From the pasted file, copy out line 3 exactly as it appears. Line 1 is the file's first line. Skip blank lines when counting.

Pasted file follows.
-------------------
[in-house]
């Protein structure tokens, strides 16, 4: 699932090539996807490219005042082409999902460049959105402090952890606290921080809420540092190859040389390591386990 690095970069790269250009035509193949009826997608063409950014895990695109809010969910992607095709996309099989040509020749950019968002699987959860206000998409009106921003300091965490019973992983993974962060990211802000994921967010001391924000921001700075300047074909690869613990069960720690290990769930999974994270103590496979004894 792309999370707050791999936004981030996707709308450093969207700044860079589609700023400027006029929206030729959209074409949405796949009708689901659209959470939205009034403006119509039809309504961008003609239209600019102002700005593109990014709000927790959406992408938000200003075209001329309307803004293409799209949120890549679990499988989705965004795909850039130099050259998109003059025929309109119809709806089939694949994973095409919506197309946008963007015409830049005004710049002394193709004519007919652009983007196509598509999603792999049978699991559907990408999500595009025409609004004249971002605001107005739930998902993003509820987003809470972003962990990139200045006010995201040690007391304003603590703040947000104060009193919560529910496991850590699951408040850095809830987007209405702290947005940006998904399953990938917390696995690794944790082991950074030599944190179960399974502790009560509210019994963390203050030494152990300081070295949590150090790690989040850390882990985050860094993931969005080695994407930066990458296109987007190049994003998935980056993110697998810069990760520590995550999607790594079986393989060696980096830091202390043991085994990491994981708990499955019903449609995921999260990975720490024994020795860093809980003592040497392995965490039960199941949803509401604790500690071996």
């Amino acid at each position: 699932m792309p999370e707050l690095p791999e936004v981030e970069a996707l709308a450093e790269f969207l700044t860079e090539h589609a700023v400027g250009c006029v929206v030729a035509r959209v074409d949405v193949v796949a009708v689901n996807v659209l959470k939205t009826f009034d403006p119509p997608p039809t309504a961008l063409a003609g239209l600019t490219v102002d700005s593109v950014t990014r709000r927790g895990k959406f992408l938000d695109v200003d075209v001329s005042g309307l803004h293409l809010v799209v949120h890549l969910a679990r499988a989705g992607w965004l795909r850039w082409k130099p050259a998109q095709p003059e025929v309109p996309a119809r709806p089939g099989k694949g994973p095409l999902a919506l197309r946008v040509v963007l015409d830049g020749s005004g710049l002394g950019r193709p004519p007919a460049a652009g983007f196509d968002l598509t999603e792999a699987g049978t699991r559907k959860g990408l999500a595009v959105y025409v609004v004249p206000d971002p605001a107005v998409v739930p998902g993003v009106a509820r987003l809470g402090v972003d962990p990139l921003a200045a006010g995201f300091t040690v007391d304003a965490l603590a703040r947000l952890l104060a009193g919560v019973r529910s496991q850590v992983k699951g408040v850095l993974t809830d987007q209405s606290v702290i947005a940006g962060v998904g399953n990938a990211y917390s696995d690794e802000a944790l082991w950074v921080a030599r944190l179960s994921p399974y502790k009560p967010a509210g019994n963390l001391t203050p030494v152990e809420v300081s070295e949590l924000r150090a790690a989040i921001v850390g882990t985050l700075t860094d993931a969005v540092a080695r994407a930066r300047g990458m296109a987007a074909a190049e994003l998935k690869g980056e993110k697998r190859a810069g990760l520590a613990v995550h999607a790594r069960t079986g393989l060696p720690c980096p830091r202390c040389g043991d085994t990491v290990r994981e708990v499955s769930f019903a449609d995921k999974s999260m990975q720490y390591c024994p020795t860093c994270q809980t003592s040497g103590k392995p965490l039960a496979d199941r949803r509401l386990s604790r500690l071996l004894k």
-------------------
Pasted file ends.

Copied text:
């Amino acid at each position: 699932m792309p999370e707050l690095p791999e936004v981030e970069a996707l709308a450093e790269f969207l700044t860079e090539h589609a700023v400027g250009c006029v929206v030729a035509r959209v074409d949405v193949v796949a009708v689901n996807v659209l959470k939205t009826f009034d403006p119509p997608p039809t309504a961008l063409a003609g239209l600019t490219v102002d700005s593109v950014t990014r709000r927790g895990k959406f992408l938000d695109v200003d075209v001329s005042g309307l803004h293409l809010v799209v949120h890549l969910a679990r499988a989705g992607w965004l795909r850039w082409k130099p050259a998109q095709p003059e025929v309109p996309a119809r709806p089939g099989k694949g994973p095409l999902a919506l197309r946008v040509v963007l015409d830049g020749s005004g710049l002394g950019r193709p004519p007919a460049a652009g983007f196509d968002l598509t999603e792999a699987g049978t699991r559907k959860g990408l999500a595009v959105y025409v609004v004249p206000d971002p605001a107005v998409v739930p998902g993003v009106a509820r987003l809470g402090v972003d962990p990139l921003a200045a006010g995201f300091t040690v007391d304003a965490l603590a703040r947000l952890l104060a009193g919560v019973r529910s496991q850590v992983k699951g408040v850095l993974t809830d987007q209405s606290v702290i947005a940006g962060v998904g399953n990938a990211y917390s696995d690794e802000a944790l082991w950074v921080a030599r944190l179960s994921p399974y502790k009560p967010a509210g019994n963390l001391t203050p030494v152990e809420v300081s070295e949590l924000r150090a790690a989040i921001v850390g882990t985050l700075t860094d993931a969005v540092a080695r994407a930066r300047g990458m296109a987007a074909a190049e994003l998935k690869g980056e993110k697998r190859a810069g990760l520590a613990v995550h999607a790594r069960t079986g393989l060696p720690c980096p830091r202390c040389g043991d085994t990491v290990r994981e708990v499955s769930f019903a449609d995921k999974s999260m990975q720490y390591c024994p020795t860093c994270q809980t003592s040497g103590k392995p965490l039960a496979d199941r949803r509401l386990s604790r500690l071996l004894k």